Correct for VOIP, the main target for codec2 is digital radio where the same overheads don't apply.
For VOIP there are some tricks - if you concatenate many channels in a single IP packet (say for trunking between sites) you could send 32 calls in the same bandwidth as a single 64 kbit/s channel.
For Voice over 2.4GHz Wifi you could consider breaking 802.11. For example the minimum bit rate is currently 1 Mbit/s. That could carry 500 x 2000bps calls if the protocol was modified. As it's unlicensed spectrum this is possible and legal, like running cordless phones and toys on the same spectrum.
Alternatively we could come up with a 2000 bps Wifi waveform and get a 26dB power advantage for longer range, non line of site etc.
Long range is possible. Low bit rate means more energy per bit, so less chance of a bit error over a given channel. So with s similar power output a 2400 bps codec has twice as much energy per bit than a 4800 bps codec. This can translate to longer range.
The tones in Chinese are short term variations in pitch. It's not really that different to the way we use pitch to convey emotion and questions in English, although perhaps the variations are faster. Codec2 explicitly analyses and encodes pitch. So it should be fine. I'm learning Mandarin myself so will do some tests with "Wo de LaoShi" (my teacher) soon:-)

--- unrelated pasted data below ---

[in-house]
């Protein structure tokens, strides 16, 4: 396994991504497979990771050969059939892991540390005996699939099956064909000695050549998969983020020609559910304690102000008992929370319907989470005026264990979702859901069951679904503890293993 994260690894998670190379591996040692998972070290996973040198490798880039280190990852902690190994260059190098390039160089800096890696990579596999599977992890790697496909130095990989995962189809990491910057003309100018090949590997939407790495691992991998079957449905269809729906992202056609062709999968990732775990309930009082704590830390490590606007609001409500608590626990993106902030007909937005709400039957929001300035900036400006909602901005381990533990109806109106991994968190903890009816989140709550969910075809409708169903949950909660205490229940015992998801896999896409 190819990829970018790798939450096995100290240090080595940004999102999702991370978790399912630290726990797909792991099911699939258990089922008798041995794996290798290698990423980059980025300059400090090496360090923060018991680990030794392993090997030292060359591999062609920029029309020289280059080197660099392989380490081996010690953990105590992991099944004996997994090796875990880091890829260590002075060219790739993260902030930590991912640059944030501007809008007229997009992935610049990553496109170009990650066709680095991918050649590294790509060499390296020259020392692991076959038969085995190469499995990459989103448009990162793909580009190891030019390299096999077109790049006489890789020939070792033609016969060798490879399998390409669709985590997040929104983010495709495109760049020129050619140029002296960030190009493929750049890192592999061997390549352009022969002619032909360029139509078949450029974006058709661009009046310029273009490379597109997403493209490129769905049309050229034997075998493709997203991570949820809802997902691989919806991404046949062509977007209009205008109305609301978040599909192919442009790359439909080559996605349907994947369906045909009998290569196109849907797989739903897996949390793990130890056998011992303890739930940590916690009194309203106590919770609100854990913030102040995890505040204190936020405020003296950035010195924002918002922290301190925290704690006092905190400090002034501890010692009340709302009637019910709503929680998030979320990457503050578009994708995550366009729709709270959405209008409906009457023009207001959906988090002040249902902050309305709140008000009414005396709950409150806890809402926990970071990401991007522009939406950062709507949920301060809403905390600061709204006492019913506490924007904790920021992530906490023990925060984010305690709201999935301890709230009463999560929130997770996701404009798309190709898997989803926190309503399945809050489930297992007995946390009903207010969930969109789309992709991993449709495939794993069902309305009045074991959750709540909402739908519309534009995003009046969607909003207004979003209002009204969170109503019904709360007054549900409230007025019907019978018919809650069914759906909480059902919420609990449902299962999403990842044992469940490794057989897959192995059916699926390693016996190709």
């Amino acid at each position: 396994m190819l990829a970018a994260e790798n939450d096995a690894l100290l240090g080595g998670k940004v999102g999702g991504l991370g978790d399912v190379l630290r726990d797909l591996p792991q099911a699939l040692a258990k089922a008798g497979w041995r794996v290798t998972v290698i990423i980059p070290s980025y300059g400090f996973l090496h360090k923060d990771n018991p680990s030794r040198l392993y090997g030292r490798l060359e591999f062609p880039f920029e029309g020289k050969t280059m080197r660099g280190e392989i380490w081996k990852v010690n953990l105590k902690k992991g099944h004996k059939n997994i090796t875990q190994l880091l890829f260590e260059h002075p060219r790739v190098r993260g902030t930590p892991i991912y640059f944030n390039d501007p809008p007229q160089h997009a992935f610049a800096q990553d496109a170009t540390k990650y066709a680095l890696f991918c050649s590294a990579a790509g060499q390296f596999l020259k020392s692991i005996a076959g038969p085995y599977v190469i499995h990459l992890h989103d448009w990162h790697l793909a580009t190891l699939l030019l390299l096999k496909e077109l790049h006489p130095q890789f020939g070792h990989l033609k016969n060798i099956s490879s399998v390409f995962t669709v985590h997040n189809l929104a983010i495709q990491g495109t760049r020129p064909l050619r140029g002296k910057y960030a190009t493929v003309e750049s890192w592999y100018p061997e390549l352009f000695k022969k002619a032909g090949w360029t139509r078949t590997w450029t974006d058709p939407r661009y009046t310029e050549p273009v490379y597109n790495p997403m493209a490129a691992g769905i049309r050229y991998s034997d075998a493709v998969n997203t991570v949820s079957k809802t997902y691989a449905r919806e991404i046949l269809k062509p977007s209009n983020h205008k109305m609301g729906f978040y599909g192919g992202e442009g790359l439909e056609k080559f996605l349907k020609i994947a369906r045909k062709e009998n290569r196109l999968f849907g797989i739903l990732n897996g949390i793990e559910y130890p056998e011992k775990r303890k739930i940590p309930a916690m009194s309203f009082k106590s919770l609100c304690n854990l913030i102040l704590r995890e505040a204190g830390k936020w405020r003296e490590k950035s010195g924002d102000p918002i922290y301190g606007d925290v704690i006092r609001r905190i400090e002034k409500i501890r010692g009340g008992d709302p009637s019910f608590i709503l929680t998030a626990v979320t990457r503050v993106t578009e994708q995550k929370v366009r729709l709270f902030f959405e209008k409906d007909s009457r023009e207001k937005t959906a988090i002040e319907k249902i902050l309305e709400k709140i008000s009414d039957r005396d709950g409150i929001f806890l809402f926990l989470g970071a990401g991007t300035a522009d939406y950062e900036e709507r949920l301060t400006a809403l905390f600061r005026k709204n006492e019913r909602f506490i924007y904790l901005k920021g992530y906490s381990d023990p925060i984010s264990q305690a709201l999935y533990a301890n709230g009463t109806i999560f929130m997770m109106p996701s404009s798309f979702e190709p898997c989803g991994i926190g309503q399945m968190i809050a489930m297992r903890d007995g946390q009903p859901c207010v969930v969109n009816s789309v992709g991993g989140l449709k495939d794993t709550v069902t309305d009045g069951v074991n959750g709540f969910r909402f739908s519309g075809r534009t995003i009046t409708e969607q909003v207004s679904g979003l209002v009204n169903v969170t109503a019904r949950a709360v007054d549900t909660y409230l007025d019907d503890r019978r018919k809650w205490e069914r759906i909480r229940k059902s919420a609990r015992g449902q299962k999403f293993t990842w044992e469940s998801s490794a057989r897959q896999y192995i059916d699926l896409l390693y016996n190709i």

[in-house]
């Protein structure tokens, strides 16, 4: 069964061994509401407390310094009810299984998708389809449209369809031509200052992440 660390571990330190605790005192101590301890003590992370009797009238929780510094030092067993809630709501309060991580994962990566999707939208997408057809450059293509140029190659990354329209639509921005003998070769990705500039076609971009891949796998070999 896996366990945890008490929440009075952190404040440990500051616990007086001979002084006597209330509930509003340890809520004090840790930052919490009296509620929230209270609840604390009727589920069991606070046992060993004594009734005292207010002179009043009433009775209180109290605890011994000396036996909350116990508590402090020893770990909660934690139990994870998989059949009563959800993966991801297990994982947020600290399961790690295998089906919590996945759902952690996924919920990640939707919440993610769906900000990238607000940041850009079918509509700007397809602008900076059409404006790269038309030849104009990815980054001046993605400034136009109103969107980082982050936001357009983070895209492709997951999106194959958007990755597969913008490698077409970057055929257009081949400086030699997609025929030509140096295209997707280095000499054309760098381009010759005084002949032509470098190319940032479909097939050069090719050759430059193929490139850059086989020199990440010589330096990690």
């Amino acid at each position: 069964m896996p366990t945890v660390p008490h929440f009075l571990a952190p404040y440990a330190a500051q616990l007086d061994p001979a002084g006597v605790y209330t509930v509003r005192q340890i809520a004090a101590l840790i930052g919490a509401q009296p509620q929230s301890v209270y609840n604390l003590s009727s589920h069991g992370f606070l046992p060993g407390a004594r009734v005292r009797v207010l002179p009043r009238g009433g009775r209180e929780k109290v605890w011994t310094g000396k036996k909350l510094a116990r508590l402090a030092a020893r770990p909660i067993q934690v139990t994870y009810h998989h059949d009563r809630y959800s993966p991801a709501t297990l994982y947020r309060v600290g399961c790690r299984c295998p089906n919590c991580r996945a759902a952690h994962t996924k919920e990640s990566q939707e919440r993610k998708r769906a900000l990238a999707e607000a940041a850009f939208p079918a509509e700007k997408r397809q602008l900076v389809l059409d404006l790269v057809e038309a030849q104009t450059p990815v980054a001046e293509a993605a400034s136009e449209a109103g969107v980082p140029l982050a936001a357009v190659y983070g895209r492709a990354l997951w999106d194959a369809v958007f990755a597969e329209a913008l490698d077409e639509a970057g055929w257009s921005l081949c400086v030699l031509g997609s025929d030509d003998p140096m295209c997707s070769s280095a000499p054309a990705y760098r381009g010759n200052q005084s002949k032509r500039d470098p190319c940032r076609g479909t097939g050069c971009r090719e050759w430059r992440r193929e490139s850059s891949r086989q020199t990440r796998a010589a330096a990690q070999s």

if we include an "erasure mode" this type of codec is pretty good at handling packet loss, as it is easy to interpolate between two adjacent frames. CELP type codecs have a lot more memory so tend to be less robust. Also conversational speech has only about a 30% activity factor, so 7/10 packet losses will be in silence of background noise frames.
Latency won't change when it moves from an x86 to a DSP chip, it's define by the algorithm. As in my comment above it will remain at about 40ms, similar to other speech codecs like Speex, GSM, G.723 etc
David Rowe, the author here.
The latency is about 40ms. The encoder accepts buffers of 20ms (160 samples) and the decoder outputs buffers of 20ms (160 samples) So assuming zero transmission delay, you get your first output speech sample about 40ms.
It's comparable to cell phone codecs like GSM, and fine for real time communications.
Actually license issues put me to sleep, so I just took the first random choice that came to mind which was GPL, then followed swiftly by LGPL when some one complained. But then again, I am the sort of guy who gets excited for frequency domain speech coding.
This is an area of codec2 I would like to work on. Can you please send me some sample files of fireman speech corrupted by background saw noise? This would be a good start. The good news is with an open source codec this problem can be addressed - with a closed source codec your are stuck.
drowe67 writes: "Li Yuqian (Beijing, China) and I (Adelaide, South Australia) just made the first VOIP call using the IP04 Open Hardware IP-PBX. Unlike any other PBX projects the IP04 hardware is free (as in speech). Anyone is welcome to copy, modify, manufacture and hack the design. The hardware was designed using open source gEDA CAD software, and it even runs uClinux and Asterisk. Could these be the freest phone calls ever? Even the inventor of the telephone Alexander Graham Bell was wrapped up in 19th century patent wars over his hardware!"